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Article

Poor Sleep Is a Risk Factor for Low-Back Pain among Healthcare Workers: Prospective Cohort Study

National Research Centre for the Working Environment, DK-2100 Copenhagen, Denmark
*
Author to whom correspondence should be addressed.
Int. J. Environ. Res. Public Health 2020, 17(3), 996; https://doi.org/10.3390/ijerph17030996
Received: 22 January 2020 / Revised: 31 January 2020 / Accepted: 2 February 2020 / Published: 5 February 2020
(This article belongs to the Section Occupational Safety and Health)

Abstract

This study aimed to investigate the association between poor sleep and risk of low-back pain (LBP) in healthcare workers. Using a prospective cohort design with 1-year follow-up, a total of 1955 healthcare workers (60% nurses) from 389 departments at 19 hospitals responded to questionnaires containing items related to lifestyle, health, and working environment. Associations between sleep scores (0–100) at baseline and LBP intensity (0–10) at follow-up were modelled using cumulative logistic regression accounting for clustering at the department level and adjusted for lifestyle and psychosocial confounders. In the full population of healthcare workers, 43.9% and 24.4% experienced moderate and poor sleep, respectively. In the fully adjusted model with good sleep as reference, moderate, and poor sleep increased the risk of LBP at follow-up, with odds ratios (OR’s) of 1.66 (95% confidence interval (CI) 1.35–2.04) and 2.05 (95% CI 1.57–2.69), respectively. Three sensitivity analyses including healthcare workers free from LBP, nurses, and nurses free from LBP at baseline, respectively, yielded similar results. In conclusion, poor sleep constitutes a potent risk factor for LBP among healthcare workers. The presented results provide strong incentives to evaluate and weigh current prevention policies against an updated biopsychosocial framework.
Keywords: healthcare; nurses; occupational injuries; low back pain; workplace healthcare; nurses; occupational injuries; low back pain; workplace

1. Introduction

Sleep constitutes an equally complex and vital biological function, with the behaviorally-driven goal to maintain homeostasis across multiple physiological systems: It is essential for recuperation of physical and psychological stressors, learning, physical performance, cognition, emotional modulation, brain plasticity memory encoding, and consolidation, as well as overall health of the mammalian organism [1,2,3,4]. Furthermore, poor sleep poses a well-known and potent risk factor for a multitude of physical and physiological ailments, including obesity, dementia, diabetes, widespread and chronic pain, as well as all-cause mortality [5,6,7,8,9,10].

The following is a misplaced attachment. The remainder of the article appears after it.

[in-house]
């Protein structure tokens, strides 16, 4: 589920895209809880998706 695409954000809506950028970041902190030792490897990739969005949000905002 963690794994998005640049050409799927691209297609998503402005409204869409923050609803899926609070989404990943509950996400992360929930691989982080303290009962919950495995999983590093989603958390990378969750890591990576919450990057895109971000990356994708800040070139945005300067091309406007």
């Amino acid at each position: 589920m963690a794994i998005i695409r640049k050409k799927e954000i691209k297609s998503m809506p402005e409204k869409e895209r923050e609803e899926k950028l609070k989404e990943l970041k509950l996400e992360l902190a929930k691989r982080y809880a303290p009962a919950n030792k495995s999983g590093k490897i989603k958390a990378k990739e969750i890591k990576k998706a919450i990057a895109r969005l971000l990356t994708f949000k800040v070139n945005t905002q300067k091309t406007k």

In mechanical, interventional and epidemiological studies alike, considerable effort has been devoted to progressively shed light on the relationship between sleep and pain [8,11,12,13,14,15,16,17]. For example, a recent meta-analysis with pooled estimates from 37 studies using polysomonography in populations with persistent pain, reported a 72% prevalence of insomnia [18]. This interrelation between sleep and pain is echoed in recent reviews [8,13,19], which, in contrast to previous studies investigating (bi)directionality, highlights a more consistent unidirectional effect of poor sleep on pain exacerbation and vulnerability.
Despite uncertainty regarding underlying mechanisms, the link between sleep and pain has, therefore, been diligently established. Following this, populations exposed to work-related and environmental stressors (e.g., odd working hours, job dissatisfaction, psychosocial stress etc.) are, therefore, likely to be more vulnerable to pain due to not only the stressors themselves [20], but, perhaps more importantly, due to how they negatively affect sleep. Healthcare workers arguably constitute a subgroup of the working population especially prone to the detrimental effects of a notorious working environment; known to foster high levels of fatigue, psychosocial stress, perceived exertion and musculoskeletal pain [21,22,23]. Consequently, diminishing the tally of potent risk factors for developing/exacerbating pain in healthcare workers holds the potential to substantially enhance the quality of said working environment.
Previous research from our group reports cross-sectional associations between stress, pain and the outcome of poor sleep [24], but the prospective relationship between sleep and low-back pain (LBP) among healthcare workers is lacking in detail. Therefore, the primary aim of this study was to investigate associations between baseline sleep scores and risk of LBP at 1-year follow-up in a population of Danish healthcare workers. Additionally, sensitivity analyses were performed and included (1) female nurses, (2) female nurses pain-free at baseline as well as (3) healthcare workers pain-free at baseline.

2. Materials and Methods

In line with the proposed aim of this study, the analyses presented in this study make it possible to (1) investigate associations between sleep and LBP and (2) to identify potential differences between sub-groups of the working population (nurses) as well as between those with LBP and without LBP at baseline. Using a prospective cohort design with baseline- and 1-year follow-up questionnaires, this study therefore reports associations between sleep and LBP intensity. Specifically, we investigated the potential dose-response relationships between subjective ratings of sleep quality (poor, moderate or good) at baseline and risk of a 1-point increase in LBP intensity on the visual analog scale (VAS) at follow-up. We have previously reported prospective associations between patient transfers and risk of back injury in this population [25].

2.1. Study Design and Participants